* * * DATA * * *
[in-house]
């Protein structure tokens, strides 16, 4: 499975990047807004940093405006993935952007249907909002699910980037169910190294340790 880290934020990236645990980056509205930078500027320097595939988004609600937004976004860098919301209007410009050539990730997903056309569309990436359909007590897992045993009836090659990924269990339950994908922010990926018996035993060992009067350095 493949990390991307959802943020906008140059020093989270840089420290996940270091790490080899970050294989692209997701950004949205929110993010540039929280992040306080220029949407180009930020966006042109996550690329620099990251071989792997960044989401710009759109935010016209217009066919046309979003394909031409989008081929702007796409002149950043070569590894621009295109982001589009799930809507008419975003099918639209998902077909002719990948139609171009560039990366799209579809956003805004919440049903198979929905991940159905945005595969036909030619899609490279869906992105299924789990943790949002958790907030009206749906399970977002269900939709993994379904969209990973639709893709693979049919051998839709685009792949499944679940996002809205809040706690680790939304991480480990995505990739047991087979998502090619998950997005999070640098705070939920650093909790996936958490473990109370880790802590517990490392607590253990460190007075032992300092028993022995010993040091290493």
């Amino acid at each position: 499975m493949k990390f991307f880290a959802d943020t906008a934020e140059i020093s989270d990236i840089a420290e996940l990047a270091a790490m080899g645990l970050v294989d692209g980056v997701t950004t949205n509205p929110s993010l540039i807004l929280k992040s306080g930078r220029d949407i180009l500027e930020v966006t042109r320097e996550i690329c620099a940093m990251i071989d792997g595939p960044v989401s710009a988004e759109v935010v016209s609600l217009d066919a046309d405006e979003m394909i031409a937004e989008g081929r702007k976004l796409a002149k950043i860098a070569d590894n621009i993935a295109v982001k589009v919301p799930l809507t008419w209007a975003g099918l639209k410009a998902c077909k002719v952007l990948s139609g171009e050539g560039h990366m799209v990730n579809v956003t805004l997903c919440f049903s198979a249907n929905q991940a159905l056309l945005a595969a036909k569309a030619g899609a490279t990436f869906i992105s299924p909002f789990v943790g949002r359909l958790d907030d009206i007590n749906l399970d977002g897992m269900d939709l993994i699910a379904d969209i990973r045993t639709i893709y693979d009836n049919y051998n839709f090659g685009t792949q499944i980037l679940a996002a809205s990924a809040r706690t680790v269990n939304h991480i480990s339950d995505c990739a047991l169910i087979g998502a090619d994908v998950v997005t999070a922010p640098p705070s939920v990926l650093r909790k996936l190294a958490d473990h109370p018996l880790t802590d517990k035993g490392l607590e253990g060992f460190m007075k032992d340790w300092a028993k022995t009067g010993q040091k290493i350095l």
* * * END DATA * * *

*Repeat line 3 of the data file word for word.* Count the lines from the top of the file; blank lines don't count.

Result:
């Amino acid at each position: 499975m493949k990390f991307f880290a959802d943020t906008a934020e140059i020093s989270d990236i840089a420290e996940l990047a270091a790490m080899g645990l970050v294989d692209g980056v997701t950004t949205n509205p929110s993010l540039i807004l929280k992040s306080g930078r220029d949407i180009l500027e930020v966006t042109r320097e996550i690329c620099a940093m990251i071989d792997g595939p960044v989401s710009a988004e759109v935010v016209s609600l217009d066919a046309d405006e979003m394909i031409a937004e989008g081929r702007k976004l796409a002149k950043i860098a070569d590894n621009i993935a295109v982001k589009v919301p799930l809507t008419w209007a975003g099918l639209k410009a998902c077909k002719v952007l990948s139609g171009e050539g560039h990366m799209v990730n579809v956003t805004l997903c919440f049903s198979a249907n929905q991940a159905l056309l945005a595969a036909k569309a030619g899609a490279t990436f869906i992105s299924p909002f789990v943790g949002r359909l958790d907030d009206i007590n749906l399970d977002g897992m269900d939709l993994i699910a379904d969209i990973r045993t639709i893709y693979d009836n049919y051998n839709f090659g685009t792949q499944i980037l679940a996002a809205s990924a809040r706690t680790v269990n939304h991480i480990s339950d995505c990739a047991l169910i087979g998502a090619d994908v998950v997005t999070a922010p640098p705070s939920v990926l650093r909790k996936l190294a958490d473990h109370p018996l880790t802590d517990k035993g490392l607590e253990g060992f460190m007075k032992d340790w300092a028993k022995t009067g010993q040091k290493i350095l």